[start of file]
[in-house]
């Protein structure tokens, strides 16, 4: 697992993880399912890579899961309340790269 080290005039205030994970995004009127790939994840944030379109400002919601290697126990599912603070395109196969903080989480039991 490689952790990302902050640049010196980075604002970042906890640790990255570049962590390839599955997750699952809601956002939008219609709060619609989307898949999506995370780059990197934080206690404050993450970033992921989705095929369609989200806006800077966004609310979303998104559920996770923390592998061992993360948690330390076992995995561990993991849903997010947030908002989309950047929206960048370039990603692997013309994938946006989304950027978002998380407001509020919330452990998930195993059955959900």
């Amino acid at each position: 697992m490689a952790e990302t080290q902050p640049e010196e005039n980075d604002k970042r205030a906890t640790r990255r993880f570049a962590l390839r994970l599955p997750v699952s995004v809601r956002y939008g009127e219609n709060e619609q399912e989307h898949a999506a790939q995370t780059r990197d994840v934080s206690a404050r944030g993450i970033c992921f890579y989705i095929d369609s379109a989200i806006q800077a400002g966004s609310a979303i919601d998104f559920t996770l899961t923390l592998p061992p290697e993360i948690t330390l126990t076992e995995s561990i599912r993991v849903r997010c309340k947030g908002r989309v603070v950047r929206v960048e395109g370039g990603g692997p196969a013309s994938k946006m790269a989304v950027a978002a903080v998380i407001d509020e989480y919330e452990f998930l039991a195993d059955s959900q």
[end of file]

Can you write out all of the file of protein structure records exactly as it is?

[in-house]
């Protein structure tokens, strides 16, 4: 697992993880399912890579899961309340790269 080290005039205030994970995004009127790939994840944030379109400002919601290697126990599912603070395109196969903080989480039991 490689952790990302902050640049010196980075604002970042906890640790990255570049962590390839599955997750699952809601956002939008219609709060619609989307898949999506995370780059990197934080206690404050993450970033992921989705095929369609989200806006800077966004609310979303998104559920996770923390592998061992993360948690330390076992995995561990993991849903997010947030908002989309950047929206960048370039990603692997013309994938946006989304950027978002998380407001509020919330452990998930195993059955959900």
């Amino acid at each position: 697992m490689a952790e990302t080290q902050p640049e010196e005039n980075d604002k970042r205030a906890t640790r990255r993880f570049a962590l390839r994970l599955p997750v699952s995004v809601r956002y939008g009127e219609n709060e619609q399912e989307h898949a999506a790939q995370t780059r990197d994840v934080s206690a404050r944030g993450i970033c992921f890579y989705i095929d369609s379109a989200i806006q800077a400002g966004s609310a979303i919601d998104f559920t996770l899961t923390l592998p061992p290697e993360i948690t330390l126990t076992e995995s561990i599912r993991v849903r997010c309340k947030g908002r989309v603070v950047r929206v960048e395109g370039g990603g692997p196969a013309s994938k946006m790269a989304v950027a978002a903080v998380i407001d509020e989480y919330e452990f998930l039991a195993d059955s959900q």